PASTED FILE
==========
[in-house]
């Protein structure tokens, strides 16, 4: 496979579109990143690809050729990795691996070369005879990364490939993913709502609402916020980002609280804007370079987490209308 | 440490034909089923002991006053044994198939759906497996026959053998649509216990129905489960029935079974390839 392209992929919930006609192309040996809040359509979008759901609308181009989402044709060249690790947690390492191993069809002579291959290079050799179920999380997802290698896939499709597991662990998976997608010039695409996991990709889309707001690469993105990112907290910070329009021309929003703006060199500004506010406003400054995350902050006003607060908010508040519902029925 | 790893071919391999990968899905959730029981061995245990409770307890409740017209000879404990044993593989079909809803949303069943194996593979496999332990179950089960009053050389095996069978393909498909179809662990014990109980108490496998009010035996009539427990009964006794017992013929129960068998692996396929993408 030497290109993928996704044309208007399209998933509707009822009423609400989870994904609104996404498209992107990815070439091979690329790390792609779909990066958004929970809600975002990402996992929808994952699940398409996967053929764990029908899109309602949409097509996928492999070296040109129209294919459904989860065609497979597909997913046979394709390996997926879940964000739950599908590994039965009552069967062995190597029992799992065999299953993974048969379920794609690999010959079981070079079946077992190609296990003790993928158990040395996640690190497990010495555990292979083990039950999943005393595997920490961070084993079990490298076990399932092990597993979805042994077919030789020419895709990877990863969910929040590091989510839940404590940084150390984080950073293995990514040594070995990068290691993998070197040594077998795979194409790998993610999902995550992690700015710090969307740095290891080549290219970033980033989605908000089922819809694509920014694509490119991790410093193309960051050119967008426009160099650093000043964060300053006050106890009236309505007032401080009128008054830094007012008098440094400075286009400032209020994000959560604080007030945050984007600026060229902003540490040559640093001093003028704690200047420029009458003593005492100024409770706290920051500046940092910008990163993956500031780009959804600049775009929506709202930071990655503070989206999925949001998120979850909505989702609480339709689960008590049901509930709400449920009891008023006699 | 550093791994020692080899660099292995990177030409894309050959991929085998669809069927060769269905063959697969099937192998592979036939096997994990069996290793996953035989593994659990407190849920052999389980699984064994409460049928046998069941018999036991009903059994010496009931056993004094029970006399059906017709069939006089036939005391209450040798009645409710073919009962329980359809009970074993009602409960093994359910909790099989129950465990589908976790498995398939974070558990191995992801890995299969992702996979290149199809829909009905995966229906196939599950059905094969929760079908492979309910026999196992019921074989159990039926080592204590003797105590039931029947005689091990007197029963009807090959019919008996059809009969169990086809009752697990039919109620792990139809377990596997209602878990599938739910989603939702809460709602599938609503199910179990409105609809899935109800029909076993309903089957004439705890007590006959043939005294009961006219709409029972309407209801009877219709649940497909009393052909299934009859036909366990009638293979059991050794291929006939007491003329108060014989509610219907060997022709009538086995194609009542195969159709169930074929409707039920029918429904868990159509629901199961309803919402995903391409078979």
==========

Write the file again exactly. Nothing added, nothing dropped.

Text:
[in-house]
């Protein structure tokens, strides 16, 4: 496979579109990143690809050729990795691996070369005879990364490939993913709502609402916020980002609280804007370079987490209308 | 440490034909089923002991006053044994198939759906497996026959053998649509216990129905489960029935079974390839 392209992929919930006609192309040996809040359509979008759901609308181009989402044709060249690790947690390492191993069809002579291959290079050799179920999380997802290698896939499709597991662990998976997608010039695409996991990709889309707001690469993105990112907290910070329009021309929003703006060199500004506010406003400054995350902050006003607060908010508040519902029925 | 790893071919391999990968899905959730029981061995245990409770307890409740017209000879404990044993593989079909809803949303069943194996593979496999332990179950089960009053050389095996069978393909498909179809662990014990109980108490496998009010035996009539427990009964006794017992013929129960068998692996396929993408 030497290109993928996704044309208007399209998933509707009822009423609400989870994904609104996404498209992107990815070439091979690329790390792609779909990066958004929970809600975002990402996992929808994952699940398409996967053929764990029908899109309602949409097509996928492999070296040109129209294919459904989860065609497979597909997913046979394709390996997926879940964000739950599908590994039965009552069967062995190597029992799992065999299953993974048969379920794609690999010959079981070079079946077992190609296990003790993928158990040395996640690190497990010495555990292979083990039950999943005393595997920490961070084993079990490298076990399932092990597993979805042994077919030789020419895709990877990863969910929040590091989510839940404590940084150390984080950073293995990514040594070995990068290691993998070197040594077998795979194409790998993610999902995550992690700015710090969307740095290891080549290219970033980033989605908000089922819809694509920014694509490119991790410093193309960051050119967008426009160099650093000043964060300053006050106890009236309505007032401080009128008054830094007012008098440094400075286009400032209020994000959560604080007030945050984007600026060229902003540490040559640093001093003028704690200047420029009458003593005492100024409770706290920051500046940092910008990163993956500031780009959804600049775009929506709202930071990655503070989206999925949001998120979850909505989702609480339709689960008590049901509930709400449920009891008023006699 | 550093791994020692080899660099292995990177030409894309050959991929085998669809069927060769269905063959697969099937192998592979036939096997994990069996290793996953035989593994659990407190849920052999389980699984064994409460049928046998069941018999036991009903059994010496009931056993004094029970006399059906017709069939006089036939005391209450040798009645409710073919009962329980359809009970074993009602409960093994359910909790099989129950465990589908976790498995398939974070558990191995992801890995299969992702996979290149199809829909009905995966229906196939599950059905094969929760079908492979309910026999196992019921074989159990039926080592204590003797105590039931029947005689091990007197029963009807090959019919008996059809009969169990086809009752697990039919109620792990139809377990596997209602878990599938739910989603939702809460709602599938609503199910179990409105609809899935109800029909076993309903089957004439705890007590006959043939005294009961006219709409029972309407209801009877219709649940497909009393052909299934009859036909366990009638293979059991050794291929006939007491003329108060014989509610219907060997022709009538086995194609009542195969159709169930074929409707039920029918429904868990159509629901199961309803919402995903391409078979």